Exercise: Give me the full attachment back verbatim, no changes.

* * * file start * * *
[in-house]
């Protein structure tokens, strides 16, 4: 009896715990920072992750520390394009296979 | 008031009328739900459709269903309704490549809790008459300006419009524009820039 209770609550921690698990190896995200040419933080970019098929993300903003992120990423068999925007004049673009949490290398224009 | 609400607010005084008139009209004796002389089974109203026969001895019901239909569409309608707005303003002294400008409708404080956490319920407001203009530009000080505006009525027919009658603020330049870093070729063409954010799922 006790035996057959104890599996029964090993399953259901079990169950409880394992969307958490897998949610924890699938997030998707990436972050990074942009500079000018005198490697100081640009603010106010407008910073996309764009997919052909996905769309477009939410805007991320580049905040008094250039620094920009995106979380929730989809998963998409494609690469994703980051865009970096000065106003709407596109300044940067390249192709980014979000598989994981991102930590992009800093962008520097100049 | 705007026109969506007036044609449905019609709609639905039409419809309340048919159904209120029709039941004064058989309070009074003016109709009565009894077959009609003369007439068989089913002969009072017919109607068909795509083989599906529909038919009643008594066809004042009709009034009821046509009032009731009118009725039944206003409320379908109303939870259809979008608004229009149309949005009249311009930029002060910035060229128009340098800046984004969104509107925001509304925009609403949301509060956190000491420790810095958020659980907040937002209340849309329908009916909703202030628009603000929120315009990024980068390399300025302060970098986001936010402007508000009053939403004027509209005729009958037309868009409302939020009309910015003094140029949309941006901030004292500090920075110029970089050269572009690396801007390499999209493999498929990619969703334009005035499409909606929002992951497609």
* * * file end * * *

[in-house]
């Protein structure tokens, strides 16, 4: 009896715990920072992750520390394009296979 | 008031009328739900459709269903309704490549809790008459300006419009524009820039 209770609550921690698990190896995200040419933080970019098929993300903003992120990423068999925007004049673009949490290398224009 | 609400607010005084008139009209004796002389089974109203026969001895019901239909569409309608707005303003002294400008409708404080956490319920407001203009530009000080505006009525027919009658603020330049870093070729063409954010799922 006790035996057959104890599996029964090993399953259901079990169950409880394992969307958490897998949610924890699938997030998707990436972050990074942009500079000018005198490697100081640009603010106010407008910073996309764009997919052909996905769309477009939410805007991320580049905040008094250039620094920009995106979380929730989809998963998409494609690469994703980051865009970096000065106003709407596109300044940067390249192709980014979000598989994981991102930590992009800093962008520097100049 | 705007026109969506007036044609449905019609709609639905039409419809309340048919159904209120029709039941004064058989309070009074003016109709009565009894077959009609003369007439068989089913002969009072017919109607068909795509083989599906529909038919009643008594066809004042009709009034009821046509009032009731009118009725039944206003409320379908109303939870259809979008608004229009149309949005009249311009930029002060910035060229128009340098800046984004969104509107925001509304925009609403949301509060956190000491420790810095958020659980907040937002209340849309329908009916909703202030628009603000929120315009990024980068390399300025302060970098986001936010402007508000009053939403004027509209005729009958037309868009409302939020009309910015003094140029949309941006901030004292500090920075110029970089050269572009690396801007390499999209493999498929990619969703334009005035499409909606929002992951497609």